For each architectural project, which exist across a wide range of scales, Mass Studies explores issues such as spatial systems/matrixes, building materials/techniques, and typological divergences to foster a vision that allows the discovery of new socio/cultural potential.

Minsuk Cho, AIA, Principal, Mass Studies

Minsuk Cho was born in Seoul and graduated from the Architectural Engineering department of Yonsei University (Seoul, Korea) and the Graduate School of Architecture at Columbia University (New York).

He began his professional career working for Kolatan / MacDonald Studio, and Polshek and Partners in New York, and later moved to the Netherlands to work for OMA. Through these jobs, he gained experience in a wide range of architectural and urban projects implemented in various locations.

With business partner James Slade, he established Cho Slade Architecture in 1998 in New York City to be engaged in various projects both in the U.S. and Korea. In 2003, He came back to Korea to open his own firm, Mass Studies.

He has received many awards including the first prize in the 1994 Shinkenchiku International Residential Architecture Competition for new dwelling design and the Architectural League of New York's 'Young Architects Award' in 2000 for his work at Cho Slade Architecture.

In addition, two U.S. Progressive Architecture Awards (Citations) were won by him for 'Von Erlach House' in 1999 and the 'Heyri Dalki Theme Park' in 2003. The Dalki Theme Park was exhibited at the theme exhibition of the 2004 La Biennale di Venezia. He recently participated in 'open house', traveling exhibition and ‘New Treads of Architecture in Europe, Asia-Pacific 2006-2007’.

His representative works include 'Pixel House' and 'Dalki Theme Park', 'Nature Poem', ‘Boutique Monaco’ and 'Torque House'. He has also designed interior projects for the 'Martine Sitbon shop,' 'MUE shop' and 'Bitforms Gallery Seoul.'

  • rodger

    damn, this is good.

  • bioz

    WOW this is just perfect , , lest see it again in a year form now

  • Razif

    a green urban is the way forward… wuhuu..

  • http://www.mussertoth.com Musser

    Absolutely wonderful. The stairway, in particular, is stunning… enchanting. But, (not trying to be too negative here), like ‘Bioz,’ I’d be curious to see it in a few years—guessing the upkeep must be daunting… but probably worth the effort.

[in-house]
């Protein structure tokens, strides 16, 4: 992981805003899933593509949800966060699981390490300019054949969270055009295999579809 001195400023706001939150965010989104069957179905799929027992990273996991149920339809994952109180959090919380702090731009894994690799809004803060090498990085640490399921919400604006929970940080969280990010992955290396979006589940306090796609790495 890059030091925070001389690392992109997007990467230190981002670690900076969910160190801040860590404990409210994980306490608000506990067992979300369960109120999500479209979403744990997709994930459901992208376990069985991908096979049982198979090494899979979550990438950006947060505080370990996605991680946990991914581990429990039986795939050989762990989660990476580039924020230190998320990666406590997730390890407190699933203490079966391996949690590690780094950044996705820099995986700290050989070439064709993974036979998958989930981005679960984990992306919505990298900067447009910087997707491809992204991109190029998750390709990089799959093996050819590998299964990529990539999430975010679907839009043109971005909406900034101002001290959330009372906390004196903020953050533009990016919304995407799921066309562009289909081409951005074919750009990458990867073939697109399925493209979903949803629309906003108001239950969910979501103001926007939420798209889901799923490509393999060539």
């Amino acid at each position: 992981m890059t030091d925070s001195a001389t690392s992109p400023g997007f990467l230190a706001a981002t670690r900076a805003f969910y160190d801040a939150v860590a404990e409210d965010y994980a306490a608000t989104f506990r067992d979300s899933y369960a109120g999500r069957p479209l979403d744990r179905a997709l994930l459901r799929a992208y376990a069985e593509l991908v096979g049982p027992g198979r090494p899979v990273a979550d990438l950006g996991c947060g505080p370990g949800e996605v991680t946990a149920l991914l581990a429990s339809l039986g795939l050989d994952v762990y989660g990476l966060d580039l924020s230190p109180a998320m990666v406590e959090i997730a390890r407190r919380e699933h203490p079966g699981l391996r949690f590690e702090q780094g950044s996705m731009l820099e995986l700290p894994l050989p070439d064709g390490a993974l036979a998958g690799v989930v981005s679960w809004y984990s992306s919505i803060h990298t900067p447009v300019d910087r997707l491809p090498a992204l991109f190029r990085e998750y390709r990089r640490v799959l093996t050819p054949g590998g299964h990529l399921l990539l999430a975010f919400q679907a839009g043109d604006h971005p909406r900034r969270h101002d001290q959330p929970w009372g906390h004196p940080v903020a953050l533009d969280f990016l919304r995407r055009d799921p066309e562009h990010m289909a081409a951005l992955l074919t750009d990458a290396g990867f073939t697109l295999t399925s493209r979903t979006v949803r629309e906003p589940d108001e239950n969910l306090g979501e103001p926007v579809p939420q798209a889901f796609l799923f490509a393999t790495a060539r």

• togon

    very refreshing. yep, i too would like to see it in a year from now.

  • harrie

    great!

  • tubov

    horrible

  • Hendrik

    Mass Studies seem to be assuring their top position in high end architecture. Congratulations, this is as great as expected.

  • jaguar

    Green Architecture…nice

  • Stephen

    Bummer! It shows that the architects clearly know nothing about Demeulemeester nor her brand. Yet another object in the landscape with horrible detailing and an unlivable unrealistic interior. Too bad for Ann ; (

  • João

    well, i liked it a lot… the shapes and the green… the building also has a close relationship to the others in the area… i’d like to see more about these guys…

  • maboica

    I have to agree with Stephen; the building does nothing in favor for the clothing. It actually looks like a secondary thought.
    Now the building has some neat moments such as the interior’s ceiling.

  • Joel

    But hey Stephen, Ann herself probably validated this design so it somehow corresponds to her own vision of her brand…
    Anyway, i prefer her clean Antwerp boutique, but really like Mass Studies design. Very Asian & very un-European.

  • Brandon

    I hope there is enough natural light in the subterainian level to suppourt the plants, because I don’t see (and wouldn’t want to see) any UV lights.

  • michel

    CONGRATULATIONS!!!! Outstanding work as always Min!

    best regards from Mexico City!

    Michel Rojkind

  • kitskm

    I love the use of the moss; it’s amazing. I just wonder how it would work in hot climates though…

  • http://deviantart.com Torresqui

    Terrific, fantastic work.
    Green waves. Natural.

    …Michel Rojkind
    Greetings from Sinaloa México.

    David Torresqui

  • j. mi

    soooooooooo. good.
    fantastic work.
    i will go….

  • http://www.dezeen.com/2007/12/26/ann-demeulemeester-shop-in-seoul-by-mass-studies/ bob

    It is too terrible.
    fantastic!!!
    I want to go some time.

  • http://www.rya.com Sunny

    I am from South Korea, but didn't even know that building existed. How awesome. Go GREEN Design!

  • http://www.abstractlayers.in kunal dhavale

    Cool work. But two doubts..
    1) How do you get sunlight in the interior spaces ot these plants survive in artificial UV radiations?
    2) The detail where the green meet the roof (interior spaces) how is it watered? Is there a internal plant watering system?

    Guys… Please, Educate me!!

  • Utku

    It looks like a student project modelled in Google Sketchup.

  • Indra

    A good thought. and a good implementation of a thought..

  • eddie

    detail drawings from the wall please